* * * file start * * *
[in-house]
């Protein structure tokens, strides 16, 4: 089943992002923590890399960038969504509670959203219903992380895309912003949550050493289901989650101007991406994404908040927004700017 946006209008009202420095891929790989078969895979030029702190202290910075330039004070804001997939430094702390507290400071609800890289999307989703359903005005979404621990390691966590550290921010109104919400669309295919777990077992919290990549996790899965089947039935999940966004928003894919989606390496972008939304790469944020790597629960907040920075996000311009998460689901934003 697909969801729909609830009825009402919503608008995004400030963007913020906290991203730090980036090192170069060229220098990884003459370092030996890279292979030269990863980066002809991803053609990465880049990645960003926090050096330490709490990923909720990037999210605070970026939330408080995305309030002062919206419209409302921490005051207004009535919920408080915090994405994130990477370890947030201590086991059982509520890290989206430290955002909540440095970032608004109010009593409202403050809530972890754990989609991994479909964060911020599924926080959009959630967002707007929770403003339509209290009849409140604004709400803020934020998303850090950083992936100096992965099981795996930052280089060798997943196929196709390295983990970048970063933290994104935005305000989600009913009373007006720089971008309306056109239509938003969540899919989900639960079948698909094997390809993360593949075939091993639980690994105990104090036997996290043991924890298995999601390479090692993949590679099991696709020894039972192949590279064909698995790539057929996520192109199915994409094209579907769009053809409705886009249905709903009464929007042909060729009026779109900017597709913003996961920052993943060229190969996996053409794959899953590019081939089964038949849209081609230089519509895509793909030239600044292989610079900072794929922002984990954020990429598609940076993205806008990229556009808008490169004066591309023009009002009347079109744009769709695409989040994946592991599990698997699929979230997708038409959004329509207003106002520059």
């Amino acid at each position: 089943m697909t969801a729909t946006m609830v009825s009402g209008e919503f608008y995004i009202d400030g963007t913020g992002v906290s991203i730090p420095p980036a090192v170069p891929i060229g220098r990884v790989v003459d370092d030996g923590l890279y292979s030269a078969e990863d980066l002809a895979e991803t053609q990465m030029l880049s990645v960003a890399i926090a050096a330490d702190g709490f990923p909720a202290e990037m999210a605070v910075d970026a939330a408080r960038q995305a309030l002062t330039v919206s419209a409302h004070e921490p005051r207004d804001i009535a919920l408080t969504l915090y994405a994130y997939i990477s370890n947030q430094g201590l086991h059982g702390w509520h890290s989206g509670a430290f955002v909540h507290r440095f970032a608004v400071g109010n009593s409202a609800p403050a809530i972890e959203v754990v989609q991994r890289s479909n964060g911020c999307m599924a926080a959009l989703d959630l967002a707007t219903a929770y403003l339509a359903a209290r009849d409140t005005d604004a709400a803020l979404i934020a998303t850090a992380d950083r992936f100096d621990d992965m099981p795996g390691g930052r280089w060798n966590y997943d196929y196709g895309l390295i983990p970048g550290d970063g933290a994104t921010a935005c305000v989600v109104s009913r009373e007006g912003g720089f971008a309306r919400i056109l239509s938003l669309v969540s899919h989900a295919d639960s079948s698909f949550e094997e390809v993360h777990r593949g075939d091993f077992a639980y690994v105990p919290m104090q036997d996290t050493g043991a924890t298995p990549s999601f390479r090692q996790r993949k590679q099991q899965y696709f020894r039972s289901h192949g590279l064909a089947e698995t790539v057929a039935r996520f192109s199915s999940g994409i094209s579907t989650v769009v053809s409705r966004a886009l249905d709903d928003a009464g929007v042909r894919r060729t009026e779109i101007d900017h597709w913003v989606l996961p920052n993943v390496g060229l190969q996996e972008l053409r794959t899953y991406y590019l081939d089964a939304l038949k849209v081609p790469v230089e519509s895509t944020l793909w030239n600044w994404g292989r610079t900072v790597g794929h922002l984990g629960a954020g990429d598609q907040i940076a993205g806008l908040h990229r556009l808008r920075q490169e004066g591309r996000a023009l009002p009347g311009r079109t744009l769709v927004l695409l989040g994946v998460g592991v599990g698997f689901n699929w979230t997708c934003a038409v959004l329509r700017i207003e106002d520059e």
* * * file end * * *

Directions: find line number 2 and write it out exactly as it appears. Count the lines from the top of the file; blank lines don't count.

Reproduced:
């Protein structure tokens, strides 16, 4: 089943992002923590890399960038969504509670959203219903992380895309912003949550050493289901989650101007991406994404908040927004700017 946006209008009202420095891929790989078969895979030029702190202290910075330039004070804001997939430094702390507290400071609800890289999307989703359903005005979404621990390691966590550290921010109104919400669309295919777990077992919290990549996790899965089947039935999940966004928003894919989606390496972008939304790469944020790597629960907040920075996000311009998460689901934003 697909969801729909609830009825009402919503608008995004400030963007913020906290991203730090980036090192170069060229220098990884003459370092030996890279292979030269990863980066002809991803053609990465880049990645960003926090050096330490709490990923909720990037999210605070970026939330408080995305309030002062919206419209409302921490005051207004009535919920408080915090994405994130990477370890947030201590086991059982509520890290989206430290955002909540440095970032608004109010009593409202403050809530972890754990989609991994479909964060911020599924926080959009959630967002707007929770403003339509209290009849409140604004709400803020934020998303850090950083992936100096992965099981795996930052280089060798997943196929196709390295983990970048970063933290994104935005305000989600009913009373007006720089971008309306056109239509938003969540899919989900639960079948698909094997390809993360593949075939091993639980690994105990104090036997996290043991924890298995999601390479090692993949590679099991696709020894039972192949590279064909698995790539057929996520192109199915994409094209579907769009053809409705886009249905709903009464929007042909060729009026779109900017597709913003996961920052993943060229190969996996053409794959899953590019081939089964038949849209081609230089519509895509793909030239600044292989610079900072794929922002984990954020990429598609940076993205806008990229556009808008490169004066591309023009009002009347079109744009769709695409989040994946592991599990698997699929979230997708038409959004329509207003106002520059």